The TGV (short for “train de grand vitesse”) is so named because it travels at high speeds of up to 320km per hour.
Even at these hight speeds it is quiet, smoothly and a very comfortable way to travel to the Alps
We've used the TGV to get to ski resorts many many times – and like the journeys a lot.
The carriages are generally a mobile-free zone, so you won't get anyone shouting "Oui, je suis dans la train!" (in French or English!)
Instead, people go to the corridor to use their phones.
Eurostar + TGV vs train
To see what it's like travelling on the TGV, you might enjoy this Top Gear style plane vs train race, that we made, which pits Snowcarbon co-founder and ski journalist Daniel Elkan against ski writer Neil English.
Daniel travelled in Standard Class in the making of this film.
We won't tell you who won the race (you'll have to watch the film), but Daniel certainly had a more comfortable journey - as you will see!
The seats on the TGV are comfortable, whether you are in standard or first class. People often ask whether it is worth upgrading to First Class. We'd say no, because the seating is remarkably similar between the two classes. In both Standard and First Class there are are plenty of table seats, and those without have a pulldown table where you can rest a book or laptop.
However, First Class carriages have plug sockets for charging phones and laptops (or perhaps plugging in an iron if you are so disposed), but Standard Class carriages don't. When booking, you'll sometimes find that the price of a First Class seat is little more than a Standard Class one, and in that case worth the extra pounds.
There is space to store skis and luggage in the overhead racks and space for larger case at the ends of carriages.
As mentioned, every carriage is a “quiet carriage” and people generally only talk into their mobile phones in the corridor space instead.
Cafe bar and food
TGVs have cafe-bars that sell hot and cold drinks, alcohold, hot snacks and sandwiches. The prices are not exhorbitant, but it is worth thinking about stocking up at a Paris station first, where you'll have more choice - and the wine will be cheaper!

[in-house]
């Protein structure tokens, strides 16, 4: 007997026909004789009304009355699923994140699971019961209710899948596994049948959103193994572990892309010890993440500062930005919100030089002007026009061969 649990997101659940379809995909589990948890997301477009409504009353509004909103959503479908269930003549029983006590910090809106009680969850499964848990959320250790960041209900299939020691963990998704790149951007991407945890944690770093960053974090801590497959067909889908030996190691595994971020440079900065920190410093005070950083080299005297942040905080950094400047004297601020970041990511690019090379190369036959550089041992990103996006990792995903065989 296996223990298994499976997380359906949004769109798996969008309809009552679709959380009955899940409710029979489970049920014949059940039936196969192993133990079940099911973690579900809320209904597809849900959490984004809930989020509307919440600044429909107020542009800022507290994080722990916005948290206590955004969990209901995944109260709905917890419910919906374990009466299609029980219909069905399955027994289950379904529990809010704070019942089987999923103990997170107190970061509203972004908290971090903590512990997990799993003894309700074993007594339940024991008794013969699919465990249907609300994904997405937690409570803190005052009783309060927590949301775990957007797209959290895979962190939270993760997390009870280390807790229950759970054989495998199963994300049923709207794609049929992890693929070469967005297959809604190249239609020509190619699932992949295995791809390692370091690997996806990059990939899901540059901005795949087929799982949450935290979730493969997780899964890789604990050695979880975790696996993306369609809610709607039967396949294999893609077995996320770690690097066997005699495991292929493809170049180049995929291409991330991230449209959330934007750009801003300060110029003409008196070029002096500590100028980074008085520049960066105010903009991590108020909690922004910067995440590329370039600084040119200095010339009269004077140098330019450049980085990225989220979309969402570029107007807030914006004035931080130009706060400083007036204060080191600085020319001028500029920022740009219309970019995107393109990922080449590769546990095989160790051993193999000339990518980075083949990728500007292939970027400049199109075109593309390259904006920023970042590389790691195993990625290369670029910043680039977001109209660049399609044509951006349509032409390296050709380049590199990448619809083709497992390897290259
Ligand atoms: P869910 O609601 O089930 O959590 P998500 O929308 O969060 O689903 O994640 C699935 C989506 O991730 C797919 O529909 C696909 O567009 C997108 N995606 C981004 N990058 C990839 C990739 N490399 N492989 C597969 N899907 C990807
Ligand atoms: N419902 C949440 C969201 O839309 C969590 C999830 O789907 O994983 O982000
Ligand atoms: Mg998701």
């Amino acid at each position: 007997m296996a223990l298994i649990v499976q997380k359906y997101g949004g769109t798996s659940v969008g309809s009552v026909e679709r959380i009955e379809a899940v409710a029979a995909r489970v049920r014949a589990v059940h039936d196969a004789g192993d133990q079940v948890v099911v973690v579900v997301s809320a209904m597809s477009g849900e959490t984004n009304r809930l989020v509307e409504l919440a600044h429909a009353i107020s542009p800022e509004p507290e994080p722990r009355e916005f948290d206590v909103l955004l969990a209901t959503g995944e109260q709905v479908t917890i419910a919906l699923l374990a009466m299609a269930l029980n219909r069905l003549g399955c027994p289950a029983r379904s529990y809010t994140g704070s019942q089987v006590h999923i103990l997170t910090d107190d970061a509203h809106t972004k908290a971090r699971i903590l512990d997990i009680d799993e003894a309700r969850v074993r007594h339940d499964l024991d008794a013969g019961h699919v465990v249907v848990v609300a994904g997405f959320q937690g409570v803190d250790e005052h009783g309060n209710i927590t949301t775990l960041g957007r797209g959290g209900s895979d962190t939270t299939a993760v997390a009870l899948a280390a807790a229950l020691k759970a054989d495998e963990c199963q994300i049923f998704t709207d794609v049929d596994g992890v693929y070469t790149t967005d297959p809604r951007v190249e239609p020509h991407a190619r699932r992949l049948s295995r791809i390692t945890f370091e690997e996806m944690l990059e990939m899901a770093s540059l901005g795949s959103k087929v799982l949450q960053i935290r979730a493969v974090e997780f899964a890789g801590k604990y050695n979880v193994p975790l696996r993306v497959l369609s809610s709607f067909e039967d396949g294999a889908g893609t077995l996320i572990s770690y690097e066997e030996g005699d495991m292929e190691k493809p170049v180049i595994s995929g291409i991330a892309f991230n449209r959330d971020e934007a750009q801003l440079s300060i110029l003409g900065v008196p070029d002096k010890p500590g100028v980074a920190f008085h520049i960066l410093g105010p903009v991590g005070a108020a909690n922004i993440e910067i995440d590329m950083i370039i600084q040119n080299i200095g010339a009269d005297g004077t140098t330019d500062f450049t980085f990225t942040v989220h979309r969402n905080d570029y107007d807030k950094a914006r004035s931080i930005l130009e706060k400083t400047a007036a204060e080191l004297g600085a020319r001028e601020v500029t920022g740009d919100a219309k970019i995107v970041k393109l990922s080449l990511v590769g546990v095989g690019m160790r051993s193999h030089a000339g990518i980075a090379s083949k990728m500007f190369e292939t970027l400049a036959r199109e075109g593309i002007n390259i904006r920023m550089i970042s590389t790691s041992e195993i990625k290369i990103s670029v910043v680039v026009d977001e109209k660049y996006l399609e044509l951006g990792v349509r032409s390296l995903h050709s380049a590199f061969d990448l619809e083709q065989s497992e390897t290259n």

You can eat at one of the counters in the cafe-bar (some have stools) and enjoy the views from there, or take items back to your seat. The atmosphere in the cafe bars is somehow very nice - we've got chatting to lots of other people enjoying their journeys too.
At the cafe bar you can also buy tickets for the Paris Metro - although we'd recommend in most cases changing in Paris with a taxi (it makes things so easy).
Group and family facilities
The TGV is particularly good for groups or families, especially if you book table seats. When you walk through the TGV its great to see that children are enjoying the journeys by train - busy scribbling, drawing, playing games. The picture on the right is one that Daniel took on a train v plain race to the lovely resort of La Clusaz.
Table seats are great places for a group of friends or family to get a game of cards out, scrabble, Connect Four, whatever.
Booking the TGV
Independent booking for the TGV for the 2012-13 winter season will open in October.
However you can already book Eurostar + TGV packages from tour operators at preferential rates, including transfers up to the resort. To do this, visit the rail packages section.
To view journey schedules and booking options visit the resorts and journey planner section.